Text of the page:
Outpatient Surgery Magazine

Special Edition: COVID-19 - January 2021 - Subscribe to Outpatient Surgery Magazine

Outpatient Surgery Magazine, providing current information on Surgical Services, Surgical Facility Administration, Outpatient Surgery News and Trends, OR Excellence and more.

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Page 33 of 35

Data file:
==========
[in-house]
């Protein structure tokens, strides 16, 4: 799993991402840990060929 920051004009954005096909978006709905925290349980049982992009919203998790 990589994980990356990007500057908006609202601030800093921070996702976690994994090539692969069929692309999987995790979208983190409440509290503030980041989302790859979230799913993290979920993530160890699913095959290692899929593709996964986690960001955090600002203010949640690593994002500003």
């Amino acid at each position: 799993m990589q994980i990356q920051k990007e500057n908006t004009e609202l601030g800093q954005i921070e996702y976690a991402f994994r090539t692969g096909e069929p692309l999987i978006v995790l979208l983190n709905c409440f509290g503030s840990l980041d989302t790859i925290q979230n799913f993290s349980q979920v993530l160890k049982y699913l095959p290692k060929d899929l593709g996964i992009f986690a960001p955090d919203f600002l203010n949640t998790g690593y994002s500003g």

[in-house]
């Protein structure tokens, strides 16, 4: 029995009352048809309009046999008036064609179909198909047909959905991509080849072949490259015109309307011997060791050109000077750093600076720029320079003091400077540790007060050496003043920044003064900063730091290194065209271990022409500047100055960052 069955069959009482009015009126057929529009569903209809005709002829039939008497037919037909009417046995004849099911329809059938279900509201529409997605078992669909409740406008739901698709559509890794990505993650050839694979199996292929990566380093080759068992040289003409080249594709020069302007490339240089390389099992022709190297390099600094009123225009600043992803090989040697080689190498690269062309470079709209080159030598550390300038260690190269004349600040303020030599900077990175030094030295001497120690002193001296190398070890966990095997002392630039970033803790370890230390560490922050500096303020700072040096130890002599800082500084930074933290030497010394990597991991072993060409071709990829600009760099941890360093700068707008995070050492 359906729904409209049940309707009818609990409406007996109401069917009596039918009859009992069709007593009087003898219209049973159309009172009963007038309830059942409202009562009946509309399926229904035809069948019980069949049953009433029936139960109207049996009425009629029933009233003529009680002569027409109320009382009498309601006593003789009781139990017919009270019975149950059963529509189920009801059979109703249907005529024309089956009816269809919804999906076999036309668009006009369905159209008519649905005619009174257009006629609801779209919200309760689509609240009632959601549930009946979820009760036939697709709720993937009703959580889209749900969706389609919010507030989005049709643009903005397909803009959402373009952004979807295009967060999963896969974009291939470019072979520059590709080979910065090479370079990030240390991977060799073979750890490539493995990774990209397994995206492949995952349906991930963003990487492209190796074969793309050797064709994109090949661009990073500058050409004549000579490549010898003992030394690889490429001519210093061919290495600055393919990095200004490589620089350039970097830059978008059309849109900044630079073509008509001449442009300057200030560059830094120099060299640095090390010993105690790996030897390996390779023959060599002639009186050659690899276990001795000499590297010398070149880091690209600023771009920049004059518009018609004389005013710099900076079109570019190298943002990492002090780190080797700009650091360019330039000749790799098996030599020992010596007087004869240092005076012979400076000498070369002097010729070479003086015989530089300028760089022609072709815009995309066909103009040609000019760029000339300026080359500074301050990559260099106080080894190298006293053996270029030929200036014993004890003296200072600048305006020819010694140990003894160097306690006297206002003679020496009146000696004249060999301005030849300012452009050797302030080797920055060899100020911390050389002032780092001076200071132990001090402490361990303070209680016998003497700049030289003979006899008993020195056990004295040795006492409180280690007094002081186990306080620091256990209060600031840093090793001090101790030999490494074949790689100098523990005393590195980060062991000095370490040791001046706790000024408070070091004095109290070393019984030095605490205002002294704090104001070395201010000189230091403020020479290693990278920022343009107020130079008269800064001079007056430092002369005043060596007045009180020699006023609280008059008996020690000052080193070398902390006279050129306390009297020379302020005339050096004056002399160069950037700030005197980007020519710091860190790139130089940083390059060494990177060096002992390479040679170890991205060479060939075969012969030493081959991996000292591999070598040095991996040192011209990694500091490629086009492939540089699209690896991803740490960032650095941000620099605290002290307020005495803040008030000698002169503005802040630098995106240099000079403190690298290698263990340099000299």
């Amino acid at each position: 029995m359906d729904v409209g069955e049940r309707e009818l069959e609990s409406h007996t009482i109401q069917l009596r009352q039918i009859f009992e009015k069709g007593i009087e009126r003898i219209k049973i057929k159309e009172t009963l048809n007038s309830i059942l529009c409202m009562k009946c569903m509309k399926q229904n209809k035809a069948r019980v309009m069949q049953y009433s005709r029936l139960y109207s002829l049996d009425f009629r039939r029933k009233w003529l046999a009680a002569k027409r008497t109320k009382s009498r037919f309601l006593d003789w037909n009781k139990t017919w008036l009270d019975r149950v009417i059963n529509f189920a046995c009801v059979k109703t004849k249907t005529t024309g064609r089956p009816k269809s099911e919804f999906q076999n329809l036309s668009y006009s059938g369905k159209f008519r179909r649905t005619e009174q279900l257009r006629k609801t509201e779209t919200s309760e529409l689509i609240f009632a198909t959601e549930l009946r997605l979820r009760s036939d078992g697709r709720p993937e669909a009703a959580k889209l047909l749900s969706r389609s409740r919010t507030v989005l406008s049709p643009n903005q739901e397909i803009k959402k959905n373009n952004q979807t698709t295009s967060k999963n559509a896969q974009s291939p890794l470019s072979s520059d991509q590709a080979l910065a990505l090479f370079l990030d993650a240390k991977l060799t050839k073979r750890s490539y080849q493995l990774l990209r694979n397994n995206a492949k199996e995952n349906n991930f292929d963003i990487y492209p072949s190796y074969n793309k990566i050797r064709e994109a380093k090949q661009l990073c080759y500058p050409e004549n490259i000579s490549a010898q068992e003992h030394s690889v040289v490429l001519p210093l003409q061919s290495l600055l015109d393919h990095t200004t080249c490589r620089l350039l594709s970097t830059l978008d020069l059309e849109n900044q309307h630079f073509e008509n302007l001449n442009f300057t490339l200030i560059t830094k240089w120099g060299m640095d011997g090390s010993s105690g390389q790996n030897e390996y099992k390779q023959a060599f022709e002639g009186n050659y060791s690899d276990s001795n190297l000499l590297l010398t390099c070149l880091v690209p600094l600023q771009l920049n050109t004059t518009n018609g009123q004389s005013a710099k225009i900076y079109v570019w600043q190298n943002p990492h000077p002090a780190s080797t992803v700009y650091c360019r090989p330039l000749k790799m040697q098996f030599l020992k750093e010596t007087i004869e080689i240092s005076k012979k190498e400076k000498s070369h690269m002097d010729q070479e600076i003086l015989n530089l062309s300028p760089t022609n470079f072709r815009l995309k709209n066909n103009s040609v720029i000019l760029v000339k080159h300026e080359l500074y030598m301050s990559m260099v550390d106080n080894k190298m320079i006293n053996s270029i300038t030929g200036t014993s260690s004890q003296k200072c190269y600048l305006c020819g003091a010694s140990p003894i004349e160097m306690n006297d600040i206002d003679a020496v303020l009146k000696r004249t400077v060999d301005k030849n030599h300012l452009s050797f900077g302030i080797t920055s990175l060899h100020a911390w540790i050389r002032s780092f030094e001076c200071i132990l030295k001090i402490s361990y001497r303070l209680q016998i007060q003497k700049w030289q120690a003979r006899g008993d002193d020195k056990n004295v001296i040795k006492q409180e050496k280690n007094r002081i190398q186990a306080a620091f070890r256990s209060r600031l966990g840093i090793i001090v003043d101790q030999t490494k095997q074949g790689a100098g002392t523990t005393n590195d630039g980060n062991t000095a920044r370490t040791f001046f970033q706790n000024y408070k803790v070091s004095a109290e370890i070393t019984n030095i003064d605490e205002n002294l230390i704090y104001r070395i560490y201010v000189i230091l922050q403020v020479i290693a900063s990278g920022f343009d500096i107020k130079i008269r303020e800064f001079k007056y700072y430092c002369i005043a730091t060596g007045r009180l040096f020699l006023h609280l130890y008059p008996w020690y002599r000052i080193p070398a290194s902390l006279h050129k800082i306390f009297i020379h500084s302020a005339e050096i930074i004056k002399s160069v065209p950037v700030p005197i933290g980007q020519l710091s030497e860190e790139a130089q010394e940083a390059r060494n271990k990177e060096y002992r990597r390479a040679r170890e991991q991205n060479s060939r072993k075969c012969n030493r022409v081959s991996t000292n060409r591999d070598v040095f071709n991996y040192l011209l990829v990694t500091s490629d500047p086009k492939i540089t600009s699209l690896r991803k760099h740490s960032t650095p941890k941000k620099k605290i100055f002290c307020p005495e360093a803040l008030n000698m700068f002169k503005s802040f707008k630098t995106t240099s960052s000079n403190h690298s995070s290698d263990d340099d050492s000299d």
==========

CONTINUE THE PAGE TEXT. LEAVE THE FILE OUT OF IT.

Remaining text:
3 4 • S U P P L E M E N T T O O U T P A T I E N T S U R G E R Y M A G A Z I N E • J A N U A R Y 2 0 2 1 How did you become a social media sensation? I was friends with Dr. Elvis Francois (aka, the "Singing Surgeon") when we were residents at the Mayo Clinic. He knew I played piano; I knew he was a gifted vocalist. During down- time on a 24-hour orthopedic trauma shift, Elvis showed me "Alright" by Mike Yung and asked if I could put together piano accompaniment. Ten minutes later, we sat down at a piano in the Mayo Clinic lobby, recorded the song on an iPhone and posted it to social media. Within 72 hours, the video had three million views. The rest is history. Why did you record the Music Is Medicine album? When COVID-19 hit and the country locked down, we recorded John Lennon's "Imagine," and it went viral. After watching the physical, emotional and eco- nomic struggles of countless communities, Elvis and I wanted to help. We recorded Music Is Medicine, an EP that includes "Imagine," Bill Withers' "Lean on Me," "Alright" and Andra Day's "Rise Up." It peaked at No. 2 on iTunes and No. 21 on the Billboard charts. All proceeds go to the Center of Disaster Philanthropy COVID-19 Response Fund, because its mission statement resonated with us. The fund supports families affected by a COVID-19 diagnosis, and those who lost their livelihood because of the pandemic's economic impact. What's the most rewarding part of using music to help during the pandemic? The worldwide response. We were contacted by a nurse in Italy in the very begin- ning of the pandemic. She sent us a very vulnerable message about how scared and intimidated she was to work her regular shifts in the ER for fear of contract- ing the virus, or worse, bringing it home to her family. She told us that our music helped give her peace and assurance to head into work on the front lines. Is there a moment during your rise to fame that stands out? Several. Michelle Obama shared our video and congratulated us on our accomplish- ments. We were guests on The View, Good Morning America, Today and the Ellen DeGeneres Show — where Dwayne "The Rock" Johnson playfully punched me in the arm! We struck up a friendship with owners of the Indianapolis Motor Speedway and performed at the Indy 500. But of all moments, the most powerful wasn't high-profile. Can you tell us about that memory? Elvis and I were asked to perform "Can't Help Falling in Love" for a couple getting mar- ried in the ICU. The man required a ventilator, and his condition was terminal. His dying wish was to marry the love of his life. The wonderful ICU staff arranged an entire wed- ding, and the man was temporarily taken off the ventilator to exchange vows. Playing for that couple was one of the most powerful, emotional experiences of my life. OSM Dr. Robinson (william.robinson@rothmanortho.com) is an orthopedic surgeon at Rothman Orthopaedic Institute in Philadelphia. Download Music Is Medicine (osmag.net/GaBvD2) and check out the performance of "Imagine" that went viral (osmag.net/WZ4zoZ). Q & A Music Is Medicine for Frontline Heroes Q&A with William Robinson, MD, the spine surgeon who recorded an album to benefit communities hit hard by COVID-19.

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